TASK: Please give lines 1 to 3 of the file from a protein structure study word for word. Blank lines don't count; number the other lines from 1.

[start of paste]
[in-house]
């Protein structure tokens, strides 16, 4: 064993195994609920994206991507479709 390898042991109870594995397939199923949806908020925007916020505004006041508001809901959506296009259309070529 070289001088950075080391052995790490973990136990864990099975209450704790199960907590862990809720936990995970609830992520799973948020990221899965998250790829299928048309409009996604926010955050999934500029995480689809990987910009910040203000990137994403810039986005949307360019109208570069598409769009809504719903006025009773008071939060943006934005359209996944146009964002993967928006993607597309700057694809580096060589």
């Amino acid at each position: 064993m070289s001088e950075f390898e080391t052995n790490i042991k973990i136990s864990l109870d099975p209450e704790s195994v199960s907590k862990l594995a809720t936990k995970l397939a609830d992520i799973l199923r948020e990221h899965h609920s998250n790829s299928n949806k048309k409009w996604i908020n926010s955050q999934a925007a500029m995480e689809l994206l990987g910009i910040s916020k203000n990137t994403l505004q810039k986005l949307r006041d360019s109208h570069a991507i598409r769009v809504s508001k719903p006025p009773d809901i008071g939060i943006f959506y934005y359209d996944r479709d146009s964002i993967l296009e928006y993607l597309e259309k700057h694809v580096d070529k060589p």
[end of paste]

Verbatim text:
[in-house]
């Protein structure tokens, strides 16, 4: 064993195994609920994206991507479709 390898042991109870594995397939199923949806908020925007916020505004006041508001809901959506296009259309070529 070289001088950075080391052995790490973990136990864990099975209450704790199960907590862990809720936990995970609830992520799973948020990221899965998250790829299928048309409009996604926010955050999934500029995480689809990987910009910040203000990137994403810039986005949307360019109208570069598409769009809504719903006025009773008071939060943006934005359209996944146009964002993967928006993607597309700057694809580096060589």
């Amino acid at each position: 064993m070289s001088e950075f390898e080391t052995n790490i042991k973990i136990s864990l109870d099975p209450e704790s195994v199960s907590k862990l594995a809720t936990k995970l397939a609830d992520i799973l199923r948020e990221h899965h609920s998250n790829s299928n949806k048309k409009w996604i908020n926010s955050q999934a925007a500029m995480e689809l994206l990987g910009i910040s916020k203000n990137t994403l505004q810039k986005l949307r006041d360019s109208h570069a991507i598409r769009v809504s508001k719903p006025p009773d809901i008071g939060i943006f959506y934005y359209d996944r479709d146009s964002i993967l296009e928006y993607l597309e259309k700057h694809v580096d070529k060589p």